The Physics Factbook™
Edited by Glenn Elert -- Written by his students
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|Bibliographic Entry||Result |
|Curtis, Helena. Biology: 5th Edition. New York: Worth, 1989: 96.||"TEM at present afforts a resolving power of about 0.2 nm …. Although the resolving power of the STM is only about 10 nm, this instrument has become a valuable tool for biologists."||0.2 nm |
|Slayter, Elizabeth M. "Electron Microscope." Grolier Multimedia Encyclopedia. Grolier, 1997.||"… [TEM] resolutions of 2 nm are common …. Although [STM] resolution is limited to 10 nm, readily interpretable images of surface topography emerge."||2 nm |
|Macmillan Encyclopedia of Physics. New York: Simon & Schuster, 1996: 452-454.||"The smallest distance that can be resolved with a TEM is approximately 0.2-0.5 nm …. A typical [STM] resolution of several tenths of a nm can be achieved."||0.2–0.5 nm |
~ 0.1 nm
|Kane, Joseph & Morton Sternheim. Physics. New York: Wiley, 1978: 620.||"In practice, the resolution of the TEM is limited to about 0.2 nm."||0.2 nm |
|Robertson, Brian. What are Electron Microscopes? Center for Materials Research and Analysis. University of Nebraska at Lincoln.||"Electron Microscopes were developed due to the limitations of Light Microscopes which are limited by the physics of light to 500x or 1000x magnification and a resolution of 0.2 micrometers."||< 200 nm|
An electron microscope is an instrument that uses electronsinstead of light for the imaging of objects. The development ofthe transmission electron microscope was based on theoreticalwork done by Louis de Broglie, who found that wavelength is inverselyproportional to momentum. In 1926, Hans Busch discovered thatmagnetic fields could act as lenses by causing electron beamsto converge to a focus. A few years later, Max Knoll and ErnstRuska made the first modern prototype of an electron microscope.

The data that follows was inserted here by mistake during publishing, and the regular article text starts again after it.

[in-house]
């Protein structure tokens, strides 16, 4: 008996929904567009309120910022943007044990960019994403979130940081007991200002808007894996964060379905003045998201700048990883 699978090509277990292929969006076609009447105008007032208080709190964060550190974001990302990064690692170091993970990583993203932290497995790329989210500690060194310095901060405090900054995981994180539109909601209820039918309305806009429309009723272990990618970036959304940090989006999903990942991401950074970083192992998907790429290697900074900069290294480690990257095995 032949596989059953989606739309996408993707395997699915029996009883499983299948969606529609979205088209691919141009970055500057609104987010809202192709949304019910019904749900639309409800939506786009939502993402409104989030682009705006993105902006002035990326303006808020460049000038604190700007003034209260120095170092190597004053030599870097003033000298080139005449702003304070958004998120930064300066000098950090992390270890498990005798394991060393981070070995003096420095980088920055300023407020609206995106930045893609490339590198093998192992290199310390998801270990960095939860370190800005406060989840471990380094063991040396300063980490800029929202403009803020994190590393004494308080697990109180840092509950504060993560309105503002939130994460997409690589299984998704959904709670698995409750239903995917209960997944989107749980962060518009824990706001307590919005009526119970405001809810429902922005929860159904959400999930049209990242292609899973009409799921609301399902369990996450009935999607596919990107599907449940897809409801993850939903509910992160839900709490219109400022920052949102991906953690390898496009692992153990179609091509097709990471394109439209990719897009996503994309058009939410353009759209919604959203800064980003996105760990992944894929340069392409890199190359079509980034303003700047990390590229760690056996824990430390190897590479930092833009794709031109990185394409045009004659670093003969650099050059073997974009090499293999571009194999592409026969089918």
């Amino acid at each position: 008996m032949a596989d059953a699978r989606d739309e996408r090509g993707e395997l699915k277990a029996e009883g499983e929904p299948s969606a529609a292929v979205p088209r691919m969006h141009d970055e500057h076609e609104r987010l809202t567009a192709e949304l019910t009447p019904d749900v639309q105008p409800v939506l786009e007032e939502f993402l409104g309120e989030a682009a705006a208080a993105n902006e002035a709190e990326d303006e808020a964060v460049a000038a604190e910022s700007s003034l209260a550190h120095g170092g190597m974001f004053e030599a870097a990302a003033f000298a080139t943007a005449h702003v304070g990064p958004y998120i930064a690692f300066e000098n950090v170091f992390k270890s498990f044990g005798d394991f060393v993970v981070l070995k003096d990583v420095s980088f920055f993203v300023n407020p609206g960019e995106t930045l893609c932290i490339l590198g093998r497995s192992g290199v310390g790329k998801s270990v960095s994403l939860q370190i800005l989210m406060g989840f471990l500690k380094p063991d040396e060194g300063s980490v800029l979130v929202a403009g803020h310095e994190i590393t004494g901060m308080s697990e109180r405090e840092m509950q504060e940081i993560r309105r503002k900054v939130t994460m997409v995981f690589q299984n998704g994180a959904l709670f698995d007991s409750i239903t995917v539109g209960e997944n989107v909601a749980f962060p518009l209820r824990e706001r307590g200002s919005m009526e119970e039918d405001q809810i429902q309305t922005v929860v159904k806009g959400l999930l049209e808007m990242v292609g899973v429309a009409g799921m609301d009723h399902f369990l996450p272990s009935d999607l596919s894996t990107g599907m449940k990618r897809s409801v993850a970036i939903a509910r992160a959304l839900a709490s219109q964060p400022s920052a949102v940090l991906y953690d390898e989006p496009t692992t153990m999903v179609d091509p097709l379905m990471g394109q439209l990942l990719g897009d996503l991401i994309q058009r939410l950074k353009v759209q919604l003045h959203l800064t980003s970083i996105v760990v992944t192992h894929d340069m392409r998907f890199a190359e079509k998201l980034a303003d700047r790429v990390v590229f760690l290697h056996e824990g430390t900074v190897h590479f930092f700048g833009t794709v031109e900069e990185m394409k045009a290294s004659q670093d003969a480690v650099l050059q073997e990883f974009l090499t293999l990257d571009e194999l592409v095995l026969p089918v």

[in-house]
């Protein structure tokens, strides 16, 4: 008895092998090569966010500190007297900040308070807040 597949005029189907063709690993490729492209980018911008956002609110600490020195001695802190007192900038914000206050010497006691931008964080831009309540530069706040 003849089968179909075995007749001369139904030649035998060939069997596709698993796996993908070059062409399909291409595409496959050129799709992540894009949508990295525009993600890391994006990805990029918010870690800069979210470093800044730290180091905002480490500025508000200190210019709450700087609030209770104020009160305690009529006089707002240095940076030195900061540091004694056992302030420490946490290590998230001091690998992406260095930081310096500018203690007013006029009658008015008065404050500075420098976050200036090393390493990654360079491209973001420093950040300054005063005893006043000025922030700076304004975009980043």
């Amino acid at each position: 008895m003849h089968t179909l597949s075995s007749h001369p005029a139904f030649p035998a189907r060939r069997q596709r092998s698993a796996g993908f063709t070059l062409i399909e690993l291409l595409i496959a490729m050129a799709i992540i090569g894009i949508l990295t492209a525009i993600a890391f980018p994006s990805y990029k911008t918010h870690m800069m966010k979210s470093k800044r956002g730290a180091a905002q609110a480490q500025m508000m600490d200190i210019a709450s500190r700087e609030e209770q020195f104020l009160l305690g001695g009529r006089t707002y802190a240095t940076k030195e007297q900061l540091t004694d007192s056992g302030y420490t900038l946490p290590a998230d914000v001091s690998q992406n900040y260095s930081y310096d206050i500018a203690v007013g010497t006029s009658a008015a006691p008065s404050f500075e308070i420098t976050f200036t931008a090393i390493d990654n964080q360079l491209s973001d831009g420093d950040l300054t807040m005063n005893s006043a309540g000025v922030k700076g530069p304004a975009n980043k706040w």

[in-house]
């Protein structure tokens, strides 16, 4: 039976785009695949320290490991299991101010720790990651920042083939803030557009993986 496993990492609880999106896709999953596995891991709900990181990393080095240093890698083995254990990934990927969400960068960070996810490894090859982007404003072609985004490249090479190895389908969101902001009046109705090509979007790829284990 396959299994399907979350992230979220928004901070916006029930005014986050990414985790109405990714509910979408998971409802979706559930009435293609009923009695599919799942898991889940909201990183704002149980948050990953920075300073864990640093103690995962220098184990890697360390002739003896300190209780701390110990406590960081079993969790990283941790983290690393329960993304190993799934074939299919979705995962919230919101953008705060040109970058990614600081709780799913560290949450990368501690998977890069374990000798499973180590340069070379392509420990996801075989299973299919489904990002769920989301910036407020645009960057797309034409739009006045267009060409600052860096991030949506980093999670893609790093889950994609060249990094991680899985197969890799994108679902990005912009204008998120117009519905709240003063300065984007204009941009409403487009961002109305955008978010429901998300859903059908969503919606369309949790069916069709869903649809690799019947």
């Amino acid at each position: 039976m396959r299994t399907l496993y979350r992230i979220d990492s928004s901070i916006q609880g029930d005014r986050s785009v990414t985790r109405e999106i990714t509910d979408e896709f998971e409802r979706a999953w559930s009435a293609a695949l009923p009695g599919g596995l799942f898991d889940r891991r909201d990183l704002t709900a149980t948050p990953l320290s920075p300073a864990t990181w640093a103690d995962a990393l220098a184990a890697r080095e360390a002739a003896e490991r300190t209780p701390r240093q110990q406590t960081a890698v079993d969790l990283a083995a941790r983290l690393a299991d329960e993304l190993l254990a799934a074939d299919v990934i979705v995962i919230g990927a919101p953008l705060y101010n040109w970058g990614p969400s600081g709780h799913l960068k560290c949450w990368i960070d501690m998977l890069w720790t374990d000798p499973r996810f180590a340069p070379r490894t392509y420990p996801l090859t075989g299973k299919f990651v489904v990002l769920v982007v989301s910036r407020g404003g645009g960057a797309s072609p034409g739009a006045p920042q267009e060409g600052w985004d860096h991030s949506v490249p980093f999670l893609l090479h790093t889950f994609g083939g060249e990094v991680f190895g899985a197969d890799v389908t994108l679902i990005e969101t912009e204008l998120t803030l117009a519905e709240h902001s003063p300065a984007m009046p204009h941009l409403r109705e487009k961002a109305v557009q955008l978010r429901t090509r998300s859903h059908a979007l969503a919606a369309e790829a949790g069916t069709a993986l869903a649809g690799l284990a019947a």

There are two types of electron microscopes: the transmission(TEM) and the scanning tunneling (STM) electron microscope. Ina TEM, a monochromatic beam of electrons is accelerated througha potential of 40 to 100 kilovolts (kV) and passed through a strongmagnetic field that acts as a lens. The resolution of a modernTEM is about 0.2 nm. This is the typical separation betweentwo atoms in a solid. This resolution is 1,000 times greater thana light microscope and about 500,000 times greater than that ofa human eye. The STM is similar to the TEM except for the factthat it causes an electron beam to scan rapidly over the surfaceof the sample and yields an image of the topography of the surface.The resolution of a STM is about 10 nm. The resolution islimited by the width of the exciting electron beam and by theinteraction volume of electrons in a solid.
Resolution is the finest detail that can be distinguished inan image. The resolving power of a microscope is quite differentfrom its magnification. You can enlarge a photograph indefinitelyusing more powerful lenses, but the image will blur together andbe unreadable. Therefore, increasing the magnification will notimprove resolution. The minimum separation (d) that canbe resolved by any kind of a microscope is given by the followingformula:
d = λ/(2n sinθ)
where n is the refractive index (which is 1 in the vacuumof an electron microscope) and λ isthe wavelength. Since resolution and d are inversely proportional,this formula suggests that they way to improve resolution is touse shorter wavelengths and media with larger indices of refraction.The electron microscope exploits these principles by using extremelyshort wavelengths of accelerated electrons to form high-resolutionimages.
Today, electron microscopy is widely used in metallurgy, biology,material science, physics, chemistry, and many other technologicalfields. It has been an integral part in the understanding of thecomplexities of cellular structure, the fine structure of metalsand crystalline materials as well as numerous other areas of themicroscopic world.
Ilya Sherman -- 2000
|Bibliographic Entry||Result |
|"Physics Update." Physics Today. June 2000: 9.||"A million-volt field emission transmission electron microscope (FE-TEM) has been built by a team led by Akira Tonomura at Hitachi's Advanced Research Laboratory in collaboration with the Japan Science and Technology Corp …. [T]he new device can image rows of atoms only half an angstrom apart (thus rivaling scanning tunneling microscopes) and can even take pictures fast enough -- 60 per second -- to make movies of fine gold particles changing their shapes."||< 0.05 nm |
Editor's Supplement -- 2000
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